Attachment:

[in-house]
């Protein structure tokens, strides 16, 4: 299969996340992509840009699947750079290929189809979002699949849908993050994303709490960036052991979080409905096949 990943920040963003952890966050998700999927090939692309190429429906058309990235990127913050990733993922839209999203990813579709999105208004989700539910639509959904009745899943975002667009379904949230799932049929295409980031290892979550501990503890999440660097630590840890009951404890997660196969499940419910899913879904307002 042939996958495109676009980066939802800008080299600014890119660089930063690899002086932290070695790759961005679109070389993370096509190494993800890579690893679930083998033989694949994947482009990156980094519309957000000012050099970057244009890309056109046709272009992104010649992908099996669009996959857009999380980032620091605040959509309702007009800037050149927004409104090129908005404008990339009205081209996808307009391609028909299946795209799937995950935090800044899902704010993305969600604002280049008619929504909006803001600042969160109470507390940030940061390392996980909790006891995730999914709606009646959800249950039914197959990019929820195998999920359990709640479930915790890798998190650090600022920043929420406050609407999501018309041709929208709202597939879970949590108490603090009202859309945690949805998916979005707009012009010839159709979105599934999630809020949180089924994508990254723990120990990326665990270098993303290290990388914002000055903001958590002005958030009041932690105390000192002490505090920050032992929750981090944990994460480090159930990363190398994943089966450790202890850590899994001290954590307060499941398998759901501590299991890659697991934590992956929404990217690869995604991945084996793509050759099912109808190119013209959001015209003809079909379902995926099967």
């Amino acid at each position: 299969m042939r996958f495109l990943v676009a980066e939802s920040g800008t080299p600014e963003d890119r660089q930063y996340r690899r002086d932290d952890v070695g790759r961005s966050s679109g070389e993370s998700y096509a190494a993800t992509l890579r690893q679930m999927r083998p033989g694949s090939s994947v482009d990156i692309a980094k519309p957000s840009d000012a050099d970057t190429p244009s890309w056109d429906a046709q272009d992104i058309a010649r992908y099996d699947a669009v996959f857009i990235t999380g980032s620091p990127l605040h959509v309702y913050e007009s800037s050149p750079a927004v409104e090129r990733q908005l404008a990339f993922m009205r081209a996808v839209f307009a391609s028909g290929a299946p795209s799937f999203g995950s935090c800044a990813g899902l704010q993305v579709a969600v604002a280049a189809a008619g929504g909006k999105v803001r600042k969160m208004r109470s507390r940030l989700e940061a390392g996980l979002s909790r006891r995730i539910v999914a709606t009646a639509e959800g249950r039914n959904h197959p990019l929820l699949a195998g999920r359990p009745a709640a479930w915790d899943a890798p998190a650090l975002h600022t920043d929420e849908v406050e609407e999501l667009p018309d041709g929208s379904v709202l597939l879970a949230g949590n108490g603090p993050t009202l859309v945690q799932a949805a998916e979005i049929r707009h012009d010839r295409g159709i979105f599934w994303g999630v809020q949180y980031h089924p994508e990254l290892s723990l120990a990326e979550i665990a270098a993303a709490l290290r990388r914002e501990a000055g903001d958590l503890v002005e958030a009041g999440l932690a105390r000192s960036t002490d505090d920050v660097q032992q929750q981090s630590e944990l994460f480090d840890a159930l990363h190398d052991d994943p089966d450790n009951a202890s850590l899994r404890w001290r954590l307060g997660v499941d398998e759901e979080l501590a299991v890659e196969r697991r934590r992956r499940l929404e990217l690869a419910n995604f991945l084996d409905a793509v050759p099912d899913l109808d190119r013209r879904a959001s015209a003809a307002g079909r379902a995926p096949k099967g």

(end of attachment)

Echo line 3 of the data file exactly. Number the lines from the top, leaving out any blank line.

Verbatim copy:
């Amino acid at each position: 299969m042939r996958f495109l990943v676009a980066e939802s920040g800008t080299p600014e963003d890119r660089q930063y996340r690899r002086d932290d952890v070695g790759r961005s966050s679109g070389e993370s998700y096509a190494a993800t992509l890579r690893q679930m999927r083998p033989g694949s090939s994947v482009d990156i692309a980094k519309p957000s840009d000012a050099d970057t190429p244009s890309w056109d429906a046709q272009d992104i058309a010649r992908y099996d699947a669009v996959f857009i990235t999380g980032s620091p990127l605040h959509v309702y913050e007009s800037s050149p750079a927004v409104e090129r990733q908005l404008a990339f993922m009205r081209a996808v839209f307009a391609s028909g290929a299946p795209s799937f999203g995950s935090c800044a990813g899902l704010q993305v579709a969600v604002a280049a189809a008619g929504g909006k999105v803001r600042k969160m208004r109470s507390r940030l989700e940061a390392g996980l979002s909790r006891r995730i539910v999914a709606t009646a639509e959800g249950r039914n959904h197959p990019l929820l699949a195998g999920r359990p009745a709640a479930w915790d899943a890798p998190a650090l975002h600022t920043d929420e849908v406050e609407e999501l667009p018309d041709g929208s379904v709202l597939l879970a949230g949590n108490g603090p993050t009202l859309v945690q799932a949805a998916e979005i049929r707009h012009d010839r295409g159709i979105f599934w994303g999630v809020q949180y980031h089924p994508e990254l290892s723990l120990a990326e979550i665990a270098a993303a709490l290290r990388r914002e501990a000055g903001d958590l503890v002005e958030a009041g999440l932690a105390r000192s960036t002490d505090d920050v660097q032992q929750q981090s630590e944990l994460f480090d840890a159930l990363h190398d052991d994943p089966d450790n009951a202890s850590l899994r404890w001290r954590l307060g997660v499941d398998e759901e979080l501590a299991v890659e196969r697991r934590r992956r499940l929404e990217l690869a419910n995604f991945l084996d409905a793509v050759p099912d899913l109808d190119r013209r879904a959001s015209a003809a307002g079909r379902a995926p096949k099967g």